MySpace is an interesting social networking site because of its peak and decline. According to a CBS News article, MySpace was created in August 2003 by several eUniverse employees, an Internet marketing firm [1]. It was bought from the original founders, Brad Greenspan, Chris DeWolfe, Jos Berman and Tom Anderson, in 2005 by News Corporation for $580 million. In 2006, it was the number 1 website and by 2007, was valued at $12 billion.

It was highly known for bands’ pages customizable profiles, and soon enough it was a popular networking site to have and included features such as the Top 8, which would allow someone to rank their best friends openly on their page. According to an article on The Startup Bros, from 2005 until early 2008, MySpace was the most visited social networking site in the world. In it’s 2008 peak, it attracted 75.9 million unique visitors a month [2].

Below is an example of what an individual’s page looked like for MySpace.

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However, the peak of MySpace did not last long. Facebook was founded in 2004, and by 2008 took the title of the number 1 social network site on the Internet. MySpace reached its lowest point of membership in 2010 in which they lost half of their monthly visitors in just one year [2]. News Corporation made several attempts to save the networking site with several re-design attempts, however it could not outdo Facebook.

In June 2011, MySpace was jointly sold for $35 million to the advertising firm, Specific Media Group and pop-star Justin Timberlake.

MySpace is now regarded to either as a joke, or in regards to “simpler times.”

However, the website is trying to make a comeback. Rather than attempting to be similar to Facebook, they are rebranding their website focusing mainly on music, games and videos [2]. The site has been generating around 20 million visitors a month. While it is unlikely that the website will ever regain the same popularity it once had, it is nice to see they are offering a more niche online experience to users.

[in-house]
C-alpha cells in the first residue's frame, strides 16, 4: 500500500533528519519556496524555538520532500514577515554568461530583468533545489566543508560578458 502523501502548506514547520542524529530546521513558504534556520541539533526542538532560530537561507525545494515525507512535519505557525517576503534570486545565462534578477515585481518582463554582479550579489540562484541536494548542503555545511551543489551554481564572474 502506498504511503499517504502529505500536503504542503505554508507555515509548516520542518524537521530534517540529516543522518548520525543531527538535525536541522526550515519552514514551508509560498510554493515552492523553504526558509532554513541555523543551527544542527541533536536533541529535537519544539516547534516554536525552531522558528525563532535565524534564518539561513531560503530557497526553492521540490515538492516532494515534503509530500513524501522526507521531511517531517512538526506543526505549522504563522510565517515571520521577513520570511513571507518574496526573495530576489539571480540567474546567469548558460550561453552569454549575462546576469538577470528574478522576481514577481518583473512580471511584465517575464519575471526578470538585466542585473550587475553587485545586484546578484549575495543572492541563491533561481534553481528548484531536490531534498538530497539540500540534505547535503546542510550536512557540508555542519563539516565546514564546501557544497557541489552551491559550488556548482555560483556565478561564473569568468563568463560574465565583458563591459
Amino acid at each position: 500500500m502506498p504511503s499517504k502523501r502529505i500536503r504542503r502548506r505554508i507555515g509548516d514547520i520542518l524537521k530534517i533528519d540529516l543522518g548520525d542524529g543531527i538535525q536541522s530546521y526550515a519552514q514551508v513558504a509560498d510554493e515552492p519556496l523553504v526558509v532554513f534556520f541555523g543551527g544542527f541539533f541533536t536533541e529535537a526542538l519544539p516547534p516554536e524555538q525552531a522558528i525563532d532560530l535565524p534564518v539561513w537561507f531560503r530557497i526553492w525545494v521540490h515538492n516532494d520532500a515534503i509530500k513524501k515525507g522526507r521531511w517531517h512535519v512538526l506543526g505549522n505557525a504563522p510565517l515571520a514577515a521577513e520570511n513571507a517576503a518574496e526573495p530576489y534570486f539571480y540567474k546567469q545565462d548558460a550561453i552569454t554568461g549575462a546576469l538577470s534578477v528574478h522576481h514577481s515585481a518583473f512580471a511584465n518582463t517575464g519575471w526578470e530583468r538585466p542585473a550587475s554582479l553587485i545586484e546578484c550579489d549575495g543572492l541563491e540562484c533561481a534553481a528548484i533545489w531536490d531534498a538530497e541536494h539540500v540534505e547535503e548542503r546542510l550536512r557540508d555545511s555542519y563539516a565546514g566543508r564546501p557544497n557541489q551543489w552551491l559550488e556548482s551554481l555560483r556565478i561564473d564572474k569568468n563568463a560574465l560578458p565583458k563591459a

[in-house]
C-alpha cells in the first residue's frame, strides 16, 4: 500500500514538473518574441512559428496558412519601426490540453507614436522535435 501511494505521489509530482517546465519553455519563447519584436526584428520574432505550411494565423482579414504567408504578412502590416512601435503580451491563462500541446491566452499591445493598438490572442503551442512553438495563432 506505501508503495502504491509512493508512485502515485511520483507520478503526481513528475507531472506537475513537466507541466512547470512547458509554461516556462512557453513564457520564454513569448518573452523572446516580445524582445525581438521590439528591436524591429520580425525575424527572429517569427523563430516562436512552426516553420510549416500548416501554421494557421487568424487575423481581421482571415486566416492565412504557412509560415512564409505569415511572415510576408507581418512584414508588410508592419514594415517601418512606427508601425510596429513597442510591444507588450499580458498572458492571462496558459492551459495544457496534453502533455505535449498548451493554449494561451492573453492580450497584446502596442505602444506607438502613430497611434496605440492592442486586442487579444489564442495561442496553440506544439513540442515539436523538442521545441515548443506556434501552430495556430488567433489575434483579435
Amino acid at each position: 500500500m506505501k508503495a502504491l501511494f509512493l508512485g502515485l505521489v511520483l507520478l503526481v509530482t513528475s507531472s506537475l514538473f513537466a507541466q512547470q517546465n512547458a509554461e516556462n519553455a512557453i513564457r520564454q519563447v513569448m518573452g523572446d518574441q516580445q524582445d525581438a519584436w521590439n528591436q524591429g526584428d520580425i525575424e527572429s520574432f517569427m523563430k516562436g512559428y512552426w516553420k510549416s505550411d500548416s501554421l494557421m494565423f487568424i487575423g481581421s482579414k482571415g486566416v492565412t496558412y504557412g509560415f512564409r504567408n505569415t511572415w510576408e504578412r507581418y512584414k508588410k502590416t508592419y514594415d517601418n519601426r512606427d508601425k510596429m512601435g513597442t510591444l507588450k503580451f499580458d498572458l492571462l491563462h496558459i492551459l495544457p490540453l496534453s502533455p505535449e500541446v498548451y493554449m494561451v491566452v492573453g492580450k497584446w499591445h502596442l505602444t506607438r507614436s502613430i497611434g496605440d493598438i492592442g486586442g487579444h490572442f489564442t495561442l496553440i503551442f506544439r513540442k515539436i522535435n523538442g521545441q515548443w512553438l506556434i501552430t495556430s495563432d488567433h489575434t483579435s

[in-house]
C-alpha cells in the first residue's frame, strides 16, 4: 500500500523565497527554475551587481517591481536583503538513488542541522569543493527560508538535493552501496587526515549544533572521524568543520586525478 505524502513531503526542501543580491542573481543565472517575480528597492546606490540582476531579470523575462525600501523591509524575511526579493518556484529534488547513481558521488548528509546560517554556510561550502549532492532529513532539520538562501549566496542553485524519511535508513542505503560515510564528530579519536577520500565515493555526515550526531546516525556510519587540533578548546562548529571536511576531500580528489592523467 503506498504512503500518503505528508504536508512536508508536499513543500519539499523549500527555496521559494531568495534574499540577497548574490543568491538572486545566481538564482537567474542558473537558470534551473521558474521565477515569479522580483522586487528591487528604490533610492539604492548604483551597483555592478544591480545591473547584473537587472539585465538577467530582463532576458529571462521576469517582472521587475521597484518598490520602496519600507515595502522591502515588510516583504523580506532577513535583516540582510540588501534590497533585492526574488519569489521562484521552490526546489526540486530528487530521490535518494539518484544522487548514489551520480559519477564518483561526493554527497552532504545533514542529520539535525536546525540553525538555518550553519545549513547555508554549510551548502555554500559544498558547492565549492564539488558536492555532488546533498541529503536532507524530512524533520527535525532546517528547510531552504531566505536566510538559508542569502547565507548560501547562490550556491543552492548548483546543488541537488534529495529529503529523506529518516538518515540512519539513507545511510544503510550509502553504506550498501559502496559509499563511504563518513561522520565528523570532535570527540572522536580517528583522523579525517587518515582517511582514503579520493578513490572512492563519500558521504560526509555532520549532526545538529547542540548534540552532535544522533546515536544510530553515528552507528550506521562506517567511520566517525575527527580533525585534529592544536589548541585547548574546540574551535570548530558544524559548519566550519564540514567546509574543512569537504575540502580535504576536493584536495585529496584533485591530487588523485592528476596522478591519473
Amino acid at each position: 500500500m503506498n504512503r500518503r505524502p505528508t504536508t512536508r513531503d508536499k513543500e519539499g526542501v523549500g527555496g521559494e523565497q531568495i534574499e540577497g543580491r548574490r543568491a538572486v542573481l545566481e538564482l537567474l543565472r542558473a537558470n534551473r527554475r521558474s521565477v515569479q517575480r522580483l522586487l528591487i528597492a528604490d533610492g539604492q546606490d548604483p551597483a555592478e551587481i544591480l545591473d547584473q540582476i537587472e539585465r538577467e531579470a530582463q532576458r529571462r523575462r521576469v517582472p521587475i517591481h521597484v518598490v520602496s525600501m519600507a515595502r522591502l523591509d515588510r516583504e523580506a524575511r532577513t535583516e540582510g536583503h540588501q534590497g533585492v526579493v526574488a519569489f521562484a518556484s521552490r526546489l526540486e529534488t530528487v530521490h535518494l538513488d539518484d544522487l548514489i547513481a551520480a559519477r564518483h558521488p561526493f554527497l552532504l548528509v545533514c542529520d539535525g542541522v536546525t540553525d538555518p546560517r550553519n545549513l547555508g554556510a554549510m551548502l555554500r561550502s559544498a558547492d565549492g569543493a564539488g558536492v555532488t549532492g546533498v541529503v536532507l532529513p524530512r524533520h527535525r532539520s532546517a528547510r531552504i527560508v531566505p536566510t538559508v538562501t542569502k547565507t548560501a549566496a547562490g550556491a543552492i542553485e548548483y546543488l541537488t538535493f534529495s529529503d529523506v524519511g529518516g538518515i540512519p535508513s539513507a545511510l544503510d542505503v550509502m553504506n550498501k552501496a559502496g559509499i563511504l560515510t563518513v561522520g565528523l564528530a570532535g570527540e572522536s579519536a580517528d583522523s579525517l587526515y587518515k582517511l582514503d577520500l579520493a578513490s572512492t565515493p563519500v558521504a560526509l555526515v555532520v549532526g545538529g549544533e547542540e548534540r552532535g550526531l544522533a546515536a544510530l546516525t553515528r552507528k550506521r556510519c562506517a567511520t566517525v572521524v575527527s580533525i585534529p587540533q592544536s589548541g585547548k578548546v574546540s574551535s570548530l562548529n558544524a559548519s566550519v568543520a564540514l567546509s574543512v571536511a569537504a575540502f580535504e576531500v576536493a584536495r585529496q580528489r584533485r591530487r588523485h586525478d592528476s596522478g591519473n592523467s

In terms of why MySpace failed, I think it got unlucky especially with the launch of Facebook. Had Facebook never been launched, it could be argued that MySpace would still be as popular as it was in 2006.




Practice Post


It apparently accuses the Department of Justice (DoJ) and the FBI (Federal Bureau of Investigation) of abusing a programme known as the Foreign Intelligence Surveillance Act (Fisa) during the presidential election campaign.

The allegation is that the FBI spied on a member of Mr Trump’s campaign on the basis of unproven accusations against Mr Trump known as the “Russian dossier”.

That dossier was compiled by former UK intelligence agent Christopher Steele with money financed in part from Hillary Clinton’s campaign.

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Following his State of the Union speech on Tuesday night, Mr Trump was heard telling a Republican lawmaker he was “100%” for releasing the document.

It apparently accuses the Department of Justice (DoJ) and the FBI (Federal Bureau of Investigation) of abusing a programme known as the Foreign Intelligence Surveillance Act (Fisa) during the presidential election campaign.

The allegation is that the FBI spied on a member of Mr Trump’s campaign on the basis of unproven accusations against Mr Trump known as the “Russian dossier”.

Trump officials say the memo proves his allegation that he has been treated unfairly by the FBI.

Devin Nunes, who served on the Trump team during his White House transition, described the FBI’s objections as “spurious”.

After firing FBI director James Comey last year, Mr Trump reportedly asked his temporary replacement, Andrew McCabe, how he had voted in the 2016 presidential election.

In December, Mr Trump reportedly challenged Deputy Attorney General Rod Rosenstein, who appointed Mr Mueller, over his loyalties. He wanted to know whether Mr Rosenstein was “on my team”, CNN reports.

Mr Schiff suggested the White House would use the memo, if released, to fire Mr Mueller or Mr Rosenstein.

Concerns about its contents were raised by the FBI itself which complained of “material omissions of fact that fundamentally impact the memo’s accuracy”.

Democrats fear the document may be an attempt to discredit the inquiry into Trump campaign links to Russia, which is being led by Special Counsel Robert Mueller.